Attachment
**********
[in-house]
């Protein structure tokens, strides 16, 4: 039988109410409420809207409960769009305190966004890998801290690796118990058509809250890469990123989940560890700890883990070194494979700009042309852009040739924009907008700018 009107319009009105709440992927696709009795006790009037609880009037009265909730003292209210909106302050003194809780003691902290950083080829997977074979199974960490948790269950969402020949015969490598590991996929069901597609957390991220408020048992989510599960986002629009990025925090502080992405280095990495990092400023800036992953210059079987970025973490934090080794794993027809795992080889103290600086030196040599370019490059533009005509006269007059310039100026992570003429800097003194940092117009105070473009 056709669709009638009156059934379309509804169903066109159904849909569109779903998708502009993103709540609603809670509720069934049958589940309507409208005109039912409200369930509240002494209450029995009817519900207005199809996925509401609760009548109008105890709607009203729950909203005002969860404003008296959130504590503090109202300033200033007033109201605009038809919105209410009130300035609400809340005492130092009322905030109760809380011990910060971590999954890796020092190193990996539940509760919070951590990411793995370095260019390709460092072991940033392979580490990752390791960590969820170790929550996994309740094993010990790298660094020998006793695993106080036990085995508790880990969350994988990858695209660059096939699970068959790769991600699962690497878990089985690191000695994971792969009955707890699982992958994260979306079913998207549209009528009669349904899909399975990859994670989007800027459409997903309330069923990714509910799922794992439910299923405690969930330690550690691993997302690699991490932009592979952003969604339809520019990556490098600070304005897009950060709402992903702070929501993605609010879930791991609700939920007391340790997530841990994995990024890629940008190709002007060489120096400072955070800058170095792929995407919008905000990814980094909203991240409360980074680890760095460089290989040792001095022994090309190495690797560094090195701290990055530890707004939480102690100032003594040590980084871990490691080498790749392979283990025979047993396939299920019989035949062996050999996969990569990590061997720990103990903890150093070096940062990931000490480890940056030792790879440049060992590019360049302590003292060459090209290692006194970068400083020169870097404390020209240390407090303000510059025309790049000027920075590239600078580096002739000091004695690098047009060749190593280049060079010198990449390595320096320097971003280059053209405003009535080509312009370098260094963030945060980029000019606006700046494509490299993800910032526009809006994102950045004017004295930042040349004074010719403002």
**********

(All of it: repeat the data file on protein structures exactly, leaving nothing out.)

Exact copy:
[in-house]
């Protein structure tokens, strides 16, 4: 039988109410409420809207409960769009305190966004890998801290690796118990058509809250890469990123989940560890700890883990070194494979700009042309852009040739924009907008700018 009107319009009105709440992927696709009795006790009037609880009037009265909730003292209210909106302050003194809780003691902290950083080829997977074979199974960490948790269950969402020949015969490598590991996929069901597609957390991220408020048992989510599960986002629009990025925090502080992405280095990495990092400023800036992953210059079987970025973490934090080794794993027809795992080889103290600086030196040599370019490059533009005509006269007059310039100026992570003429800097003194940092117009105070473009 056709669709009638009156059934379309509804169903066109159904849909569109779903998708502009993103709540609603809670509720069934049958589940309507409208005109039912409200369930509240002494209450029995009817519900207005199809996925509401609760009548109008105890709607009203729950909203005002969860404003008296959130504590503090109202300033200033007033109201605009038809919105209410009130300035609400809340005492130092009322905030109760809380011990910060971590999954890796020092190193990996539940509760919070951590990411793995370095260019390709460092072991940033392979580490990752390791960590969820170790929550996994309740094993010990790298660094020998006793695993106080036990085995508790880990969350994988990858695209660059096939699970068959790769991600699962690497878990089985690191000695994971792969009955707890699982992958994260979306079913998207549209009528009669349904899909399975990859994670989007800027459409997903309330069923990714509910799922794992439910299923405690969930330690550690691993997302690699991490932009592979952003969604339809520019990556490098600070304005897009950060709402992903702070929501993605609010879930791991609700939920007391340790997530841990994995990024890629940008190709002007060489120096400072955070800058170095792929995407919008905000990814980094909203991240409360980074680890760095460089290989040792001095022994090309190495690797560094090195701290990055530890707004939480102690100032003594040590980084871990490691080498790749392979283990025979047993396939299920019989035949062996050999996969990569990590061997720990103990903890150093070096940062990931000490480890940056030792790879440049060992590019360049302590003292060459090209290692006194970068400083020169870097404390020209240390407090303000510059025309790049000027920075590239600078580096002739000091004695690098047009060749190593280049060079010198990449390595320096320097971003280059053209405003009535080509312009370098260094963030945060980029000019606006700046494509490299993800910032526009809006994102950045004017004295930042040349004074010719403002």